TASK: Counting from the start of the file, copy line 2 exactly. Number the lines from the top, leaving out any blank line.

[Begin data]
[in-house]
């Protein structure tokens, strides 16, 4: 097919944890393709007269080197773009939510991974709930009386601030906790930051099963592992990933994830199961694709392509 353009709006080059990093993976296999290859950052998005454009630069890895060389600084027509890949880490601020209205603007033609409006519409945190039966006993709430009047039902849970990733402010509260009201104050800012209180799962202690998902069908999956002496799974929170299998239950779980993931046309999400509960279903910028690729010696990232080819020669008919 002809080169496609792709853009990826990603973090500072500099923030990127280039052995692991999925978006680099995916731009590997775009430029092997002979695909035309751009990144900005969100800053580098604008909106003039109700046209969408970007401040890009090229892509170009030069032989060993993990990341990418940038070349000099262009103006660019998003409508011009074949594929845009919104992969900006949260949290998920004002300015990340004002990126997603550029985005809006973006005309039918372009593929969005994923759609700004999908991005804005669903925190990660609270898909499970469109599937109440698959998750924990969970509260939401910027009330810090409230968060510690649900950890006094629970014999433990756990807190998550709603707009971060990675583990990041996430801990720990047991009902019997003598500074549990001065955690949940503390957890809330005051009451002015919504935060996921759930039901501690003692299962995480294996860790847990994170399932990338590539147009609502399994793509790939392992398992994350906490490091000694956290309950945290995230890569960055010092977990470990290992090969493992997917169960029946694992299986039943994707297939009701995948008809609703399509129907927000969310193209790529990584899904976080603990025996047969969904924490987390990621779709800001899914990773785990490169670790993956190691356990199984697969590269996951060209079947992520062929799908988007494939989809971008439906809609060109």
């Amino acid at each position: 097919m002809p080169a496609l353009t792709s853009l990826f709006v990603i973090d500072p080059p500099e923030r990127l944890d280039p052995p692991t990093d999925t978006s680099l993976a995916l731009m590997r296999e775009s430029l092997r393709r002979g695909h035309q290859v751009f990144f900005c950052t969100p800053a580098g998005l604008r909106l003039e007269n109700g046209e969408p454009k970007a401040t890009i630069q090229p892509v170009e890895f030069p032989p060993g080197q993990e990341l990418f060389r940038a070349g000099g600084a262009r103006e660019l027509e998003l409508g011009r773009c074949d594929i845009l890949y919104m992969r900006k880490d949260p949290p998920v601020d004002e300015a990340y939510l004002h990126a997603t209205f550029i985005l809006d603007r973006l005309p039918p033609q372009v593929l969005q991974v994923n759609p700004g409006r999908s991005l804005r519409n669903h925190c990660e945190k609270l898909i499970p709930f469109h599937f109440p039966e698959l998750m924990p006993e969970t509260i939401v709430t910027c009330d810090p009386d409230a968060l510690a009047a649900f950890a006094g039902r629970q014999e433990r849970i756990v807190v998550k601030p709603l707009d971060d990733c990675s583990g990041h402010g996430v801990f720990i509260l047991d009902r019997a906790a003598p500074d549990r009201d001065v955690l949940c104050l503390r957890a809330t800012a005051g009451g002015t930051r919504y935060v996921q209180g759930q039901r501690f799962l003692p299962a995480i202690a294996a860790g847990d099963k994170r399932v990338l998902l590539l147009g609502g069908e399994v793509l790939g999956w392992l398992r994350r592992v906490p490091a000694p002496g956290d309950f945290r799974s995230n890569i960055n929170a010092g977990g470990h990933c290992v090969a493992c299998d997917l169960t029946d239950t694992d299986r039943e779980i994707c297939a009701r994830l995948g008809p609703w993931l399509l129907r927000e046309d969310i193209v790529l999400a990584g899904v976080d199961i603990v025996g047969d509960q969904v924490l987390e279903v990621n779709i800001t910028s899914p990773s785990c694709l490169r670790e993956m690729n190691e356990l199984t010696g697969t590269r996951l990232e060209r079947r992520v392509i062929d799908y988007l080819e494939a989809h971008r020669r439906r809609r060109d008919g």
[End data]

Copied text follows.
């Protein structure tokens, strides 16, 4: 097919944890393709007269080197773009939510991974709930009386601030906790930051099963592992990933994830199961694709392509 353009709006080059990093993976296999290859950052998005454009630069890895060389600084027509890949880490601020209205603007033609409006519409945190039966006993709430009047039902849970990733402010509260009201104050800012209180799962202690998902069908999956002496799974929170299998239950779980993931046309999400509960279903910028690729010696990232080819020669008919 002809080169496609792709853009990826990603973090500072500099923030990127280039052995692991999925978006680099995916731009590997775009430029092997002979695909035309751009990144900005969100800053580098604008909106003039109700046209969408970007401040890009090229892509170009030069032989060993993990990341990418940038070349000099262009103006660019998003409508011009074949594929845009919104992969900006949260949290998920004002300015990340004002990126997603550029985005809006973006005309039918372009593929969005994923759609700004999908991005804005669903925190990660609270898909499970469109599937109440698959998750924990969970509260939401910027009330810090409230968060510690649900950890006094629970014999433990756990807190998550709603707009971060990675583990990041996430801990720990047991009902019997003598500074549990001065955690949940503390957890809330005051009451002015919504935060996921759930039901501690003692299962995480294996860790847990994170399932990338590539147009609502399994793509790939392992398992994350906490490091000694956290309950945290995230890569960055010092977990470990290992090969493992997917169960029946694992299986039943994707297939009701995948008809609703399509129907927000969310193209790529990584899904976080603990025996047969969904924490987390990621779709800001899914990773785990490169670790993956190691356990199984697969590269996951060209079947992520062929799908988007494939989809971008439906809609060109």